BRUSSELS (AP) — The subway station in the Belgian capital where a suicide bomber killed 16 people a month ago will reopen Monday morning, the Brussels regional transit authority announced Friday.
The March 22 bomb attack aboard a Brussels Metro train during morning rush hour damaged the Maelbeek station and it has been closed since.
That same day, two other suicide bombers killed 16 more victims at Brussels Airport. The attacks, the most lethal to target Belgium since World War II, were claimed by the Islamic State extremist group.
On Friday, members of a commission looking into the attacks visited the Maelbeek station, located near the headquarters of the European Union. They laid a wreath in memory of the victims and toured the station.
Afterward, Commission Chairman Patrick Dewael praised police and rescue workers for their prompt response and said the effects of the blast in such a confined area must have been “gigantic.”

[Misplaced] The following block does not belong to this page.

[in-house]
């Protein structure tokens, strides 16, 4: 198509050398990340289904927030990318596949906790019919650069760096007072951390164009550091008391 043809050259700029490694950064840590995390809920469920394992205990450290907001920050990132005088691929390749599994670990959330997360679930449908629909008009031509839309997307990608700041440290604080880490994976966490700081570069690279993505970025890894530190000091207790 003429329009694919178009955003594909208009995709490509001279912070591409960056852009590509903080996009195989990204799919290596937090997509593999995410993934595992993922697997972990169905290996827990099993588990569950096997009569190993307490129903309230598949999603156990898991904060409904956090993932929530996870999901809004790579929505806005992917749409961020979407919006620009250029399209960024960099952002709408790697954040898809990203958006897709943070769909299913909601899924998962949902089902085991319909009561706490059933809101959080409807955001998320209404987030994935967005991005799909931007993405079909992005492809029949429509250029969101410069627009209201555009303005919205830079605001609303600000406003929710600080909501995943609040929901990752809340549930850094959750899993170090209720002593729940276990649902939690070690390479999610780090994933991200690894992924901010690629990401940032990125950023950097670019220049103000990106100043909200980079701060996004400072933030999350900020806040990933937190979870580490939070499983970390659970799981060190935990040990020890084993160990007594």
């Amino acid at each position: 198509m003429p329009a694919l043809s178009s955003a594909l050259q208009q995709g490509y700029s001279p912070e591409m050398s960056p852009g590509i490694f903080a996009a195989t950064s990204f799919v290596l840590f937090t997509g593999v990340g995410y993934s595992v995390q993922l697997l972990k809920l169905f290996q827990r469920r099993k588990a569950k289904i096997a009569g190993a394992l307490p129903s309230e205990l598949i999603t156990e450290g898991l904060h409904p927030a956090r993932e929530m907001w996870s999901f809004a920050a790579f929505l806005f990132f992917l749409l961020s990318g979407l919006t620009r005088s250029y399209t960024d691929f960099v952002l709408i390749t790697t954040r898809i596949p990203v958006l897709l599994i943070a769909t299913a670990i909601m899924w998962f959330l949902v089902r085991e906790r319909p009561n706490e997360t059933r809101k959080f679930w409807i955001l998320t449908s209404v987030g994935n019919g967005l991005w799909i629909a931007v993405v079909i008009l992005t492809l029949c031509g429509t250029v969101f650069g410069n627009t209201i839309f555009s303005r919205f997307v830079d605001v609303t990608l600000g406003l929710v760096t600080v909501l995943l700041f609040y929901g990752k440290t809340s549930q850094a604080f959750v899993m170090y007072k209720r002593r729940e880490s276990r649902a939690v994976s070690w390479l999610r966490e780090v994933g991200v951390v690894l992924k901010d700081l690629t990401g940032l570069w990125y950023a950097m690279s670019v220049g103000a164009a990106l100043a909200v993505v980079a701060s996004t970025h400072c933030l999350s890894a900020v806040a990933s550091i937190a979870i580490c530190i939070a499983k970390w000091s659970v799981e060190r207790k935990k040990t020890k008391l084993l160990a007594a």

The commission, which is supposed to deliver a report by the end of the year, was scheduled to visit Brussels Airport later Friday.
No structural work was needed to get the Maelbeek station back in working order, but repairs to masonry, tiling and painting had to be performed, said An Van Hamme, communications manager for the greater Brussels transit authority STIB.
Belgian media said a “wall of memory” has also been installed so that when service resumes, subway riders can express their emotions by leaving written messages or drawings.
Maelbeek station should reopen at 6 a.m. Monday unless the government’s National Security Council decides otherwise, Van Hamme said. That will mean all stations of the Brussels Metro will be functioning again for the first time since the attacks, although trains are still running on a reduced 6 a.m. to 10 p.m. schedule and the number of entrances and exits at each station has been limited.